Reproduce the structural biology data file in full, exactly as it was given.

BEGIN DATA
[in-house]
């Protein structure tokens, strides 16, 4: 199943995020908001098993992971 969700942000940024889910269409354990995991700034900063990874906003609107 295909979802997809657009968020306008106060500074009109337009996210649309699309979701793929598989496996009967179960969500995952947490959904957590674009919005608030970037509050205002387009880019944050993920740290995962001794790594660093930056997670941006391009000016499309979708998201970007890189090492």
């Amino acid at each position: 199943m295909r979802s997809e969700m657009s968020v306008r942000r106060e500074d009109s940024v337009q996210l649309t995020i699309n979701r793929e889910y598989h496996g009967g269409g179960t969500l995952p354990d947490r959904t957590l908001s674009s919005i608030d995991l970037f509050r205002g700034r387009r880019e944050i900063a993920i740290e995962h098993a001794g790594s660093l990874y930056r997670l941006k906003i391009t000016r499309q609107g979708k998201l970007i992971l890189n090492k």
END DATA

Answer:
[in-house]
């Protein structure tokens, strides 16, 4: 199943995020908001098993992971 969700942000940024889910269409354990995991700034900063990874906003609107 295909979802997809657009968020306008106060500074009109337009996210649309699309979701793929598989496996009967179960969500995952947490959904957590674009919005608030970037509050205002387009880019944050993920740290995962001794790594660093930056997670941006391009000016499309979708998201970007890189090492």
């Amino acid at each position: 199943m295909r979802s997809e969700m657009s968020v306008r942000r106060e500074d009109s940024v337009q996210l649309t995020i699309n979701r793929e889910y598989h496996g009967g269409g179960t969500l995952p354990d947490r959904t957590l908001s674009s919005i608030d995991l970037f509050r205002g700034r387009r880019e944050i900063a993920i740290e995962h098993a001794g790594s660093l990874y930056r997670l941006k906003i391009t000016r499309q609107g979708k998201l970007i992971l890189n090492k």